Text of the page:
February 27, 2002 -- The enemies of capitalism are using Enron Corporation’s sudden bankruptcy to launch a new wave of attacks on the free market. Enron confirms the Left’s view that business is a dog-eat-dog arena of swindlers and exploiters that requires active government management. Enron lets the Right make a show of standing up to big business. So a host of new regulations on private business activities is moving forward in Congress, ranging from more restrictive rules on 401(k) retirement savings to intensive government oversight of the accounting profession.

These new regulations won’t help Enron employees or shareholders. They aren’t meant to. They are meant to fix capitalism, but politicians can’t fix the problems that Enron exposed.

The Left dreams of an economy that creates wealth without risk, rewards without effort, and responsiveness without responsibility. Wise, angelic bureaucrats will supposedly nurture “sustainable” technologies and prevent all errors and any malfeasance. But the risk of honest or dishonest failures cannot be eliminated from capitalism. Endless dynamism is a diverse and messy process.

Capitalism is a system of individual initiative. Its institutions arise because individuals freely choose to create them—no law ensures their provision. We depend on free choice to bring us everything from food and cars to music and dating partners. We also depend on private standard setters to ensure the consistency and reliability of our transactions. One such organization is the Financial Accounting Standards Board (FASB), which provides the standard accounting practices that make it possible for investors to assess the financial condition of a firm with relative ease.

The result of this freedom is a rich, diverse, division-of-labor society. We expect distant strangers to provide us with reliable information and a sound legal and contractual structure. The collapse of Enron betrayed these expectations. Whether or not Enron executives literally engaged in fraud, they plainly exploited loose accounting standards to inflate Enron’s reported earnings and hide its losses. They kept the company’s risks secret. They buffaloed investors and the press with vague hype about the untapped potential of the Internet. Enron’s accountants didn’t tell its board all they knew, and its lawyers colluded in the whole process. Shame fell upon the financial analysts, too, who failed to investigate the company, yet puffed it brazenly to their clients.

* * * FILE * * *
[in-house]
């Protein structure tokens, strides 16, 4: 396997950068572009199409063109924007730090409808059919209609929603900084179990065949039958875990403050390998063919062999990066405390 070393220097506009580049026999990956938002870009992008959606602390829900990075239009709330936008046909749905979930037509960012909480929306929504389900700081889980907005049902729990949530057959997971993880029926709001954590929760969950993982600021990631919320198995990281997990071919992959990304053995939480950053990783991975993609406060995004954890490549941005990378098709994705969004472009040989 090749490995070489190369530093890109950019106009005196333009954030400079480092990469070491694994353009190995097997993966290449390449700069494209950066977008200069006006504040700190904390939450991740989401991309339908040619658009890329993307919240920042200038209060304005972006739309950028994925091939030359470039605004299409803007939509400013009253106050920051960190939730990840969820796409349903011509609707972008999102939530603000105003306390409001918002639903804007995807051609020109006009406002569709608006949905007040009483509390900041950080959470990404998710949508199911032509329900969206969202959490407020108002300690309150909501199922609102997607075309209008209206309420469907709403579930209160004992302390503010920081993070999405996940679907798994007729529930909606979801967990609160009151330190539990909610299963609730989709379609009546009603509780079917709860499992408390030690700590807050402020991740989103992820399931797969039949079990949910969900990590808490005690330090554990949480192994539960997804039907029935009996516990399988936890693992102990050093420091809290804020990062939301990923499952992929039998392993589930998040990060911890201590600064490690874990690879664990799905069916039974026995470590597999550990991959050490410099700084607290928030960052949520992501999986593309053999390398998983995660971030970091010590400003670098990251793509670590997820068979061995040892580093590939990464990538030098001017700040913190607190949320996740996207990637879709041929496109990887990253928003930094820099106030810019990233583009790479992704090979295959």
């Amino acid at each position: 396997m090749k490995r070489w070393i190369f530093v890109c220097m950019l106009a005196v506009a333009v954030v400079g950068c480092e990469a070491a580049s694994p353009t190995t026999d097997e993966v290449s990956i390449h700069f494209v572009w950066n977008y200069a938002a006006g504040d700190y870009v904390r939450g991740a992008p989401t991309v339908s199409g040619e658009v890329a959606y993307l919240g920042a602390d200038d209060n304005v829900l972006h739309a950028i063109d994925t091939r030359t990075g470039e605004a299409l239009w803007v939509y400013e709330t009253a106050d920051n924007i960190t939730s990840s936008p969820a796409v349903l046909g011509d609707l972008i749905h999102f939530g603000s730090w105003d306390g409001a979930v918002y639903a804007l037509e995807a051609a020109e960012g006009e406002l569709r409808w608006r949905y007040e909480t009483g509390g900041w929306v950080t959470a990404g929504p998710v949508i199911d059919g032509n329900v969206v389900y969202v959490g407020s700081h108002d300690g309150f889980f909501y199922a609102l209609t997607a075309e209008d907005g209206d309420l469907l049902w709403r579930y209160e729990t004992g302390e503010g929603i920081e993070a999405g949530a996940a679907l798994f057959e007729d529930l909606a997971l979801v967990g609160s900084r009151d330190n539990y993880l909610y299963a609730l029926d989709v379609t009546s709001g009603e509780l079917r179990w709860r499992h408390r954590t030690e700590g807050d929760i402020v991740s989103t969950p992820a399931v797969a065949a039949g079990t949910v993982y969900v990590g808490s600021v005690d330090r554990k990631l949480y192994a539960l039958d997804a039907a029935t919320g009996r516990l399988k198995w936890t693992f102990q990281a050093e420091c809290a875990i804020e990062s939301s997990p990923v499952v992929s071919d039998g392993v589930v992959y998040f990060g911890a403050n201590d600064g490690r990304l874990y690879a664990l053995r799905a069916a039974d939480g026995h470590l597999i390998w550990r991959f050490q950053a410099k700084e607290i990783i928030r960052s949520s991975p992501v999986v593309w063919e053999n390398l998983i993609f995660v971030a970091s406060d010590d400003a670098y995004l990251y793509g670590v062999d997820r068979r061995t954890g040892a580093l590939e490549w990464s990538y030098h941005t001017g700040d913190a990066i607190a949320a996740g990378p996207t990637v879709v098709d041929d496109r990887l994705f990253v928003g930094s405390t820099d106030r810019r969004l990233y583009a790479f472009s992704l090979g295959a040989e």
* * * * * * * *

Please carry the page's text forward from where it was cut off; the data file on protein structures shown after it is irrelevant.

Enron was not the failure of a company only, but also a failure of the institutions of the marketplace. However, the cause of the problem was not the market itself—it was what we did with the market. Professional money managers ploughed billions into Enron without asking what the company’s business was or how it could be making money. Private investors flocked to every huckster broker who shouted, “Buy-buy-buy,” never asking “why?” Millions of readers of magazines and newspapers snapped up cheerleading CEO profiles and ignored incisive, contrarian reports.

Politicians cannot resolve this crisis of capitalism. If self-interested investors with money on the line and free professionals with their careers at stake could not plumb the mysteries of Enron, there is no way a panel of legislative appointees can be expected to do better. Enron’s auditors let its dubious book-keeping pass muster for several years, but many federal and state government agencies in America have gone for decades without following even basic standards of business accounting. If Enron is a swindle, what is Amtrak?

No, when it comes to our own risks and our own interests, it is up to us to solve the problem as individuals. We ourselves can correct systemic biases when they appear in the marketplace, using the means of the marketplace: individual initiative. We can make sure our savings are diversified if we want security; we don’t need a law to force us. Stockholders can press for better accounting standards from the firms they hire. We already see the power of the marketplace at work as big conglomerates like General Electric announce reforms to increase the openness of their books and financial analysts emphasize their independence from brokerage operations. But in the end, we as individuals are the marketplace. It is up to us to safeguard our own interests. No one else can, and in the end no one else will.

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About The Author:

Author: William Thomas
William R Thomas writes about and teaches Objectivist ideas. He is the editor of The Literary Art of Ayn Rand and of Ethics at Work, both published by The Atlas Society. He is also an economist, teaching occasionally at a variety of universities.

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